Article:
Patrick Henry is usually lumped in with other founders like James Madison, but Henry never was reconciled to the U. S. Constitution. “Discipling the Nations — The Government Upon His Shoulder” tells the story.
The book relates how there was no Christian agreement on the U. S. Constitution at the time of the ratification debates and Patrick Henry became the Constitution’s strongest critic. Earlier Henry had rejected his invitation to the Constitutional Convention with the acerbic, “I smelt a rat.”
Showdown in Virginia
The Virginia Ratifying convention was key to the ratification debates. Had the Constitution failed in Virginia — the home of Madison, Washington, and Jefferson — it would have been dealt a mortal blow. It was a classic showdown between Federalists led by James Madison and Anti-Federalists headed by Patrick Henry. Going in to the convention Anti-Federalists trailed Federalists by more than 2 to 1. But Henry was so effective in debate that 23 days later the Constitution barely squeeked through with a mere eight vote margin.
Henry was magnificent in debate, one speech lasting a full 7 hours. He delivered as many as 3 speeches on each of several days in a powerful display of rhetoric. James Madison confessed that he could speak for an hour and Henry would raise an eyebrow and undo everything he said in a split second.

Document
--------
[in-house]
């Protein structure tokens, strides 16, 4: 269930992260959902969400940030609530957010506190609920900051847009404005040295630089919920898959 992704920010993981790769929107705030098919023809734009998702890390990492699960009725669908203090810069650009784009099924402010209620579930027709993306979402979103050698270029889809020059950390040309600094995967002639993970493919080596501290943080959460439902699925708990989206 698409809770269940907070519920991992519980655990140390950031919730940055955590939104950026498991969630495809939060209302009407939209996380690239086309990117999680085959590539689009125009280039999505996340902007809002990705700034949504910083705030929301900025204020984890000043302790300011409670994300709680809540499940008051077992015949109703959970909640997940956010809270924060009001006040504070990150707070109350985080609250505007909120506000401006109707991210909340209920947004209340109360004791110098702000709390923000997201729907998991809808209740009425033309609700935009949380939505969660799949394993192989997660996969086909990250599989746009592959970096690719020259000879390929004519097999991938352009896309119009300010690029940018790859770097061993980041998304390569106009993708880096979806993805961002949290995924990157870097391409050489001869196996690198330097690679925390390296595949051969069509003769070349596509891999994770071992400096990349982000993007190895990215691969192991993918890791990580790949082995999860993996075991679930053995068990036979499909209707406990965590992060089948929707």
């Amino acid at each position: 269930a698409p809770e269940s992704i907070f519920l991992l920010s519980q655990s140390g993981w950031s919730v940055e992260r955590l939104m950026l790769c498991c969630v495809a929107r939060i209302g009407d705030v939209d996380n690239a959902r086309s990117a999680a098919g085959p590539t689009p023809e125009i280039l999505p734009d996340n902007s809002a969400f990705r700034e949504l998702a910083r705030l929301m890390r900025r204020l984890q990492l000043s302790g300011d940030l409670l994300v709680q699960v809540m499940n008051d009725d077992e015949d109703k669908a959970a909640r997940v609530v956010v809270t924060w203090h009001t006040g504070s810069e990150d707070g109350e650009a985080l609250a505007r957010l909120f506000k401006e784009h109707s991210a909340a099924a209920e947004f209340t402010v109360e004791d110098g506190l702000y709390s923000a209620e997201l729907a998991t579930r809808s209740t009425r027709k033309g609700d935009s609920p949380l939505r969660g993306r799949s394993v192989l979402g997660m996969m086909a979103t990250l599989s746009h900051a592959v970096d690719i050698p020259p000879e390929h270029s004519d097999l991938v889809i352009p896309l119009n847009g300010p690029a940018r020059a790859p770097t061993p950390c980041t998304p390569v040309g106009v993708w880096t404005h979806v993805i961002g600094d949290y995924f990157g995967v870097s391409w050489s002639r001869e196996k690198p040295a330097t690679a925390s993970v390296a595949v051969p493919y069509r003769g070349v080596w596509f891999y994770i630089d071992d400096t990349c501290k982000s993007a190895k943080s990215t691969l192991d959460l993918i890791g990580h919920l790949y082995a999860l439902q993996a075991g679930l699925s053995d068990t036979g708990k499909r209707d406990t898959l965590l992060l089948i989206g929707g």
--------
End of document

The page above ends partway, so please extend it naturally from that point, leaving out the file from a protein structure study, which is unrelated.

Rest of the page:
Henry characterized the Constitution as “a revolution more radical than that which separated us from Great Britain.” In particular, he objected to making “We the People” the sovereign source of governing authority.
Constitution has ‘Wall of Separation’
Despite Evangelical Protests
Most Evangelical historians go to great lengths to show that Thomas Jefferson’s “wall of separation” phrase does not appear in the United States Constitution. That is quite true.
However, the concept is there nonetheless, tucked away in a little known provision of Article VI. “Discipling the Nations” points to the culprit in Article VI, Section 3: “No religious test shall ever be required for any office or public trust under these United States.”
As the story unfolds, we learn that a bon-a-fide Christian nation will be marked by three traits:
1) It will commit itself to the Bible as the highest law of the land,
2) It will pass laws against murder, theft, adultery and other crimes based specifically on the Bible, and
3) It will require government officers to swear on oath to uphold those laws.
The U. S. Constitution fails all three tests, in particular at point 3) where it forbids any oath requiring the officeholder to govern by the Bible. In addition, it draws its authority exclusively from the majority vote of “we the people” (not God) and declares itself (not the Bible) to be the supreme law of the land. Taken together these constitute a formidable wall of separation between God and State.
For these and other reasons Patrick Henry declared “I smelt a rat,” when asked why he turned down his summons to the Constitutional Convention. In spite of this, contemporary Christian historians still declare the U. S. Constitution to be a Christian document. They marshal such weighty evidence as the date including the phrase “year of our Lord.” But the 3 failed tests are decisive.